GERMANTOWN–The town will host a presentation on the pitfalls of hydraulic fracturing–a method for extracting natural gas from the earth–Thursday, July 26 at 7 p.m. in the Kellner Activities Building on Palatine Park Road.
Presenters are attorney George Rodenhausen and Anne Rubin. In 2011 Mr. Rodenhausen, a partner in the firm of Rapport Meyers, successfully argued the case of Cooperstown Holstein v. Middletown, establishing the rule that municipalities can exercise their zoning power to ban what the extraction process known as hydraulic fracturing, or hydrofracking, for natural gas. He concentrates his practice in the areas of land use and municipal and environmental law, according to the firm’s website.
Attorney Cheryl Roberts helped in the preparation that case, one of two decided earlier this year in which state courts affirmed the authority of municipalities in this matter.
Ms. Rubin, of Red Hook, serves on the town’s Conservation Advisory Council. Her specialty is water protection issues, according to her website, and she believes in stricter protections for groundwater supplies. In 2008 she ran for state Assembly in the 103rd District.
Residents of Germantown, Livingston and Clermont are especially invited to this meeting, which is open to the public. A second meeting will be scheduled, said Supervisor Roy Brown, which will outline the benefits of fracking.
In other business at its Monday meeting, the board:
*Reminded the public that a statewide burning ban is in effect until October
*Set a workday Saturday, July 21, beginning at 9 a.m. at the lake on Palatine Park Road. All are welcome to assist the town staff and volunteers, who have begun skimming the lake for duckweed. The board thanked the town’s lifeguards, the parents of the lifeguards and other volunteers who have assisted maintenance chief Anthony Cidras with this skimming, using a homemade skimmer invented by a resident.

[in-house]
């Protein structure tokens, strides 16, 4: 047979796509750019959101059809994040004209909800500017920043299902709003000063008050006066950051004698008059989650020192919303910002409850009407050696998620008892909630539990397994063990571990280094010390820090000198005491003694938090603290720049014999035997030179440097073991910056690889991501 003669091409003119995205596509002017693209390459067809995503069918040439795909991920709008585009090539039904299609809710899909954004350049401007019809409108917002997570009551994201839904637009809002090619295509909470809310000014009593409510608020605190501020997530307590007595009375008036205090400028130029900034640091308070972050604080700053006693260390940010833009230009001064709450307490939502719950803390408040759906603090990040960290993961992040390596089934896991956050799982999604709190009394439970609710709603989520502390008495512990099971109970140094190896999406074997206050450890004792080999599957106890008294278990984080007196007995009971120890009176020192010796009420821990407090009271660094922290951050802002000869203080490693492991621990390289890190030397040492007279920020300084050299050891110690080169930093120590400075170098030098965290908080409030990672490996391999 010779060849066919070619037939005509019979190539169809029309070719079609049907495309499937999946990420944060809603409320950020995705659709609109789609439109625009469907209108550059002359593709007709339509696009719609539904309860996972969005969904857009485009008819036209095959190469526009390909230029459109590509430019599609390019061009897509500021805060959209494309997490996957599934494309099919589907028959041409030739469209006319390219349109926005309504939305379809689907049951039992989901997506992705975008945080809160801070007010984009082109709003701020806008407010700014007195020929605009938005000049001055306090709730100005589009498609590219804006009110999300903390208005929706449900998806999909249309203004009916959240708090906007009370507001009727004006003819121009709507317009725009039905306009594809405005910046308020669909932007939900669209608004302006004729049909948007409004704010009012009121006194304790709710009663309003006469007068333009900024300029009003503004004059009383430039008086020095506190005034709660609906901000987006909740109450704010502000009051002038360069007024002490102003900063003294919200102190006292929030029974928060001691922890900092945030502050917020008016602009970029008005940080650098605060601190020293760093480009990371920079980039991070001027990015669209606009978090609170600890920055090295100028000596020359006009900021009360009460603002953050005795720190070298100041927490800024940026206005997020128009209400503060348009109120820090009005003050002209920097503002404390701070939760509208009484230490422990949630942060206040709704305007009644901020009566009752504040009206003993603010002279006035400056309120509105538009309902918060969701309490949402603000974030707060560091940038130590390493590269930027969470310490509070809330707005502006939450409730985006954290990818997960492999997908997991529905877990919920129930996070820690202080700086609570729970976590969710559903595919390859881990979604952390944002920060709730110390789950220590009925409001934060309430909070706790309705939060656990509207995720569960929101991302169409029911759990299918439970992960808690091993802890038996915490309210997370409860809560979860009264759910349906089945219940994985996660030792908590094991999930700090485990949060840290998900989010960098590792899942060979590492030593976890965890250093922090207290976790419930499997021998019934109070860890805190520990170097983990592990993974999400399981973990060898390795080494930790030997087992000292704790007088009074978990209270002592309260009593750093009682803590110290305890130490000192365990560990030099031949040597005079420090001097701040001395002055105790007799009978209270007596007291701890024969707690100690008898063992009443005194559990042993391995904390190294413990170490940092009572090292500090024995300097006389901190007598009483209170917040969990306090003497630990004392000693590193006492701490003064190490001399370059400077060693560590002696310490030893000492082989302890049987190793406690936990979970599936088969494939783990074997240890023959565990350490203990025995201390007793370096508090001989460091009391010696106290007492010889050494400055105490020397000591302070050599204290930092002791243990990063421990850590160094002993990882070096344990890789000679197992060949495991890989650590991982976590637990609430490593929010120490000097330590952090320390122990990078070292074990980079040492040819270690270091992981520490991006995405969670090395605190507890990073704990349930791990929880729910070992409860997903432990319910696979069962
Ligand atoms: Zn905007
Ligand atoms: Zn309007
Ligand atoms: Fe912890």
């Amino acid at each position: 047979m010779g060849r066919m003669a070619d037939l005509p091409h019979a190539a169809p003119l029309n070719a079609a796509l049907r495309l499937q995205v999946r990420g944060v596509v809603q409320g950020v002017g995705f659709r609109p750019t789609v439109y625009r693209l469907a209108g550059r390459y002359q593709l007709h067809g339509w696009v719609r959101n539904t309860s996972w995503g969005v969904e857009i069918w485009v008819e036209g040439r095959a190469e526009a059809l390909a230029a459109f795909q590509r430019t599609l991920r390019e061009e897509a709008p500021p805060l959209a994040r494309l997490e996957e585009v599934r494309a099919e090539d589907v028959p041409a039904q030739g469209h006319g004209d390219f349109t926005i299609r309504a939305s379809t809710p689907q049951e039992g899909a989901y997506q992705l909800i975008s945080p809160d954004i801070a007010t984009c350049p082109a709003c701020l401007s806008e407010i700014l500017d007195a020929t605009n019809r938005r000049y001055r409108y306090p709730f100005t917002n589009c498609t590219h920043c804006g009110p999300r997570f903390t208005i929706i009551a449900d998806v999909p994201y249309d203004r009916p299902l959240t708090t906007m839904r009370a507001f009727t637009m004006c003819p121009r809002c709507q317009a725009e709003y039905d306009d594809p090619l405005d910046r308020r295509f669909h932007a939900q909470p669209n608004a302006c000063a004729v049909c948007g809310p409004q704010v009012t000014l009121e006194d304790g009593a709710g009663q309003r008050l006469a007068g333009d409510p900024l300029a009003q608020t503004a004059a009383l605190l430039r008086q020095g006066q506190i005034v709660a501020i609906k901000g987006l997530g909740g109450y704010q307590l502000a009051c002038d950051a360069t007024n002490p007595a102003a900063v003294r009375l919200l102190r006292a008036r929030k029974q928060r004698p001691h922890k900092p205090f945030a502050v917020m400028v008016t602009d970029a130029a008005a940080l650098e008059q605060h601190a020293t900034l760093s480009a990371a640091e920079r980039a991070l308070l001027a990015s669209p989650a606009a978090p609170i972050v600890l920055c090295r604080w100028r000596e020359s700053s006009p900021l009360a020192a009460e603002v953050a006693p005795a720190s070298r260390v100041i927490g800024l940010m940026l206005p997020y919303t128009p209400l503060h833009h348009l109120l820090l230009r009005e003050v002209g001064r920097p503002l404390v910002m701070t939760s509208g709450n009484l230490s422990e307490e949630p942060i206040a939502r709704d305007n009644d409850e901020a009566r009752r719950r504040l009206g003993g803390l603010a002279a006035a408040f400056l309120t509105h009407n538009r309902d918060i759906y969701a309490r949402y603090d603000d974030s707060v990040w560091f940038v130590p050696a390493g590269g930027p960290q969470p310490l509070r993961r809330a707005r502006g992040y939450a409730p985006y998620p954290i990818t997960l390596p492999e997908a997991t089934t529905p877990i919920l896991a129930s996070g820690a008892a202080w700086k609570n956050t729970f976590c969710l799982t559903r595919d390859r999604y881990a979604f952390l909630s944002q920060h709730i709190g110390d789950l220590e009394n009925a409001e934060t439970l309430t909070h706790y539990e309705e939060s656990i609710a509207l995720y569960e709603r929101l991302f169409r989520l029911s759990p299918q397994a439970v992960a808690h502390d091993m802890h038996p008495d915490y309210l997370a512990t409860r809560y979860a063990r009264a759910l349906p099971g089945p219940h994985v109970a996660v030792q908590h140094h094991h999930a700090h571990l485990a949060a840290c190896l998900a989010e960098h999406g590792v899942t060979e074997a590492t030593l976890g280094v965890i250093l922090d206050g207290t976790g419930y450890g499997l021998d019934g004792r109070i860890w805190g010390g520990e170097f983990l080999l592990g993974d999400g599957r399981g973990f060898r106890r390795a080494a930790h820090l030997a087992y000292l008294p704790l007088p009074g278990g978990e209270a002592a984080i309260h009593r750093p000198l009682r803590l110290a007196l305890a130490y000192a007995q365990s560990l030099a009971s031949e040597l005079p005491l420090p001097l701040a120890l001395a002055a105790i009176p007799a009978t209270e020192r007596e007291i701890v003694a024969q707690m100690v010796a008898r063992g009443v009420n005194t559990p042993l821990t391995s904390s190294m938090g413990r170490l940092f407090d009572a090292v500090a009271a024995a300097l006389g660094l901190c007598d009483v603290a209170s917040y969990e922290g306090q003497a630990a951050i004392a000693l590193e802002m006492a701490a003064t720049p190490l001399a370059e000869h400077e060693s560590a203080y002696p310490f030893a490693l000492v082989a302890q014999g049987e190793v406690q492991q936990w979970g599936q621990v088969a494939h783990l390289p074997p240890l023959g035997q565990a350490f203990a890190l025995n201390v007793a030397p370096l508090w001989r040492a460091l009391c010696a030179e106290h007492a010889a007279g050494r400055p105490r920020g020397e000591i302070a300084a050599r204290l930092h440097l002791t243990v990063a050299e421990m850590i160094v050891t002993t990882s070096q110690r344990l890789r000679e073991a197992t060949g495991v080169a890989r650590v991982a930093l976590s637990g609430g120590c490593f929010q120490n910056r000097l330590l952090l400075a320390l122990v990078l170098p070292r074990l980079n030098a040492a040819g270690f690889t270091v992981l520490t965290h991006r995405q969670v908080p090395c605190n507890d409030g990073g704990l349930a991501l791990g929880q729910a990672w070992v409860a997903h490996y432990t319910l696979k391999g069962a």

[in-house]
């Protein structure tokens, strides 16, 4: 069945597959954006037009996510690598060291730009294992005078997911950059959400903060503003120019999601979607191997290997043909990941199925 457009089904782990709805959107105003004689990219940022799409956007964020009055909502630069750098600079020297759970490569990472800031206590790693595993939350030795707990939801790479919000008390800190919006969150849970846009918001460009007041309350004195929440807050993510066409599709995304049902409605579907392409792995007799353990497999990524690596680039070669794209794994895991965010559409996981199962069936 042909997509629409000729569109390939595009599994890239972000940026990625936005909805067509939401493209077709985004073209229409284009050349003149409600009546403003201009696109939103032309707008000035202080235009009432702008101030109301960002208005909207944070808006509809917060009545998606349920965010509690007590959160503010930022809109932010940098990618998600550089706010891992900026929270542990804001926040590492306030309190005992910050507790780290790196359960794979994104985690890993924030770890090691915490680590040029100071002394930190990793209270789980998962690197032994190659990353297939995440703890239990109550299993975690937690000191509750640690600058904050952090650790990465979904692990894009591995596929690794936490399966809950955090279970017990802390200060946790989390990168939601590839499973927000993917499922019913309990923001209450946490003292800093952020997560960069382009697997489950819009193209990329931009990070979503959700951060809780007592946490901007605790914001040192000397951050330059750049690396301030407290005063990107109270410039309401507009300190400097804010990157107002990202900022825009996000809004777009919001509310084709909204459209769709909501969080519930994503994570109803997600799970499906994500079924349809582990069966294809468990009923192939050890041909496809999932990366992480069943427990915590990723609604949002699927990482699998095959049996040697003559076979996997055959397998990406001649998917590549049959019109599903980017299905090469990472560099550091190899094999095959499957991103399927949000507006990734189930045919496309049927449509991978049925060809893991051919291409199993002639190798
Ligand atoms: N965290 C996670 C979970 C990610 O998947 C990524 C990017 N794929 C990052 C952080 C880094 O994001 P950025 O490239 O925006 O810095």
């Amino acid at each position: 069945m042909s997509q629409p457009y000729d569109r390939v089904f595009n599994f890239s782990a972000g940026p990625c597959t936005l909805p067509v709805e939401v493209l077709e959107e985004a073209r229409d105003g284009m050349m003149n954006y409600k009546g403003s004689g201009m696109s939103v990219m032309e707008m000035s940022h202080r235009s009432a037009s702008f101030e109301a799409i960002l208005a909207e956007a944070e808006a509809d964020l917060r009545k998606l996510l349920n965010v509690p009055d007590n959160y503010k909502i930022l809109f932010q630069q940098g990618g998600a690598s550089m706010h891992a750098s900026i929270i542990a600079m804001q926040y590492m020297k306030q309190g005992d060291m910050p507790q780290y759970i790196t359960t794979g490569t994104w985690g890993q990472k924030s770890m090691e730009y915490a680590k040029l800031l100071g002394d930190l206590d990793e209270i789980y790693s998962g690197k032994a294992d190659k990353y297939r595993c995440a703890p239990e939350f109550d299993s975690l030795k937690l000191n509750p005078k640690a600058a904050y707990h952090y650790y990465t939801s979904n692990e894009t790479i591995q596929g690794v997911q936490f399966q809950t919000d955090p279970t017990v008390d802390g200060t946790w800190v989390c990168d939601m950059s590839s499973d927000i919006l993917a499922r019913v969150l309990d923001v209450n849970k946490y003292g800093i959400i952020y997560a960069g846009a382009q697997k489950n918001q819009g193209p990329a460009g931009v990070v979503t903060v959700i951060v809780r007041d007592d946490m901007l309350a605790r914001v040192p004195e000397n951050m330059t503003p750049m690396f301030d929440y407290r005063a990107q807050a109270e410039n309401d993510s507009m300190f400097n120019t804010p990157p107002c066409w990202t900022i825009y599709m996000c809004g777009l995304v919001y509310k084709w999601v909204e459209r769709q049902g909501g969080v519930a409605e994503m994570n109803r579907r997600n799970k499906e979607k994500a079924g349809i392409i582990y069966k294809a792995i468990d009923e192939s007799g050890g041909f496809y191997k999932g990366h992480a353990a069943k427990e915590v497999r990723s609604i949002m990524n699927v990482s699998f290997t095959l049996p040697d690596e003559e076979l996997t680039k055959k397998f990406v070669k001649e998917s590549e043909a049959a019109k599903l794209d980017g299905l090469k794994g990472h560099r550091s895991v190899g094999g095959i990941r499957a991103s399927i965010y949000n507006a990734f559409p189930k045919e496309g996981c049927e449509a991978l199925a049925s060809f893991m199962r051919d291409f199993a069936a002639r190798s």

Extended discussion of the lake included usage for swimming, which is much lower than previously, possibly because of the duckweed, and whether the town should bite the bullet in the fall and dredge the lake, as advised by the state Department of Environmental Conservation. That way, weeds could be pulled up by their roots and plugged springs unplugged; with better water flow comes fewer weeds. As for how to fund this major work, Mr. Brown noted that the town does have some reserves; “depending on the cost,” he said, “we could delve into that.”
*Approved the Communications Committee’s contracting with Gabrielle Green of Red Hook to update the town’s website. In interviews Ms. Green’s proposal “stood out as fitting our needs,” said Councilman Donald Westmore, and “hers was the lowest bid.”
*Approved with thanks a proposal from Boy Scout Mitchell Black of Troop 122 in Germantown for his Eagle Scout project to construct a pavilion at the corner of Palatine Park Road and Main Street. Distributing written materials and photos to the board, Mitchell said he would raise funds and seek material donations from stores. Pending approval from the Twin Rivers Council of the BSA and additional volunteers, he looks to have the pavilion built by next summer
*Adopted a resolution requesting Highway Superintendent Richard Jennings to seek approvals limiting vehicle speed and weight on Lasher Road, waiving the weight limit for local deliveries and agricultural vehicles
*Approved having Councilman Joel Craig’s pursue a grant of up to $10,000 for the Germantown Trail Improvements from the Hudson River Valley Greenway Conservancy Small Grants program. Mr. Craig said he would seek funds to make the community more walk-able and bike-able, citing bike racks, an information kiosk and trees, as possibilities. He noted that Mitchell Black’s project would count as an in-kind service, which is required
*Learned that the town’s Hudson Valley Apple Festival has settled into one day, Saturday, September 22. More crafters and food vendors are still welcome. All information is on the website, hudsonvalleyapplefestival.com
*Learned that the Communications Committee meets July 23 at 5:30 p.m. and the Sidewalk Committee meets July 26 at 10 a.m., with an update on DEC comments on the project. Both meetings take place in the Kellner building.
*During Public Comment, the board was greeted by Assembly Member Didi Barrett (D-103rd), who is running for the Assembly in the new 106th District, which includes Germantown. “What a wonderful town meeting this was,” said Ms. Barrett, “upbeat and engaged.” Noting that she had chaired her own town’s community day, Ms. Barrett offered assistance in funding research for town projects.
All board members and an audience of about 25 attended.
The next meeting is Monday, August 20.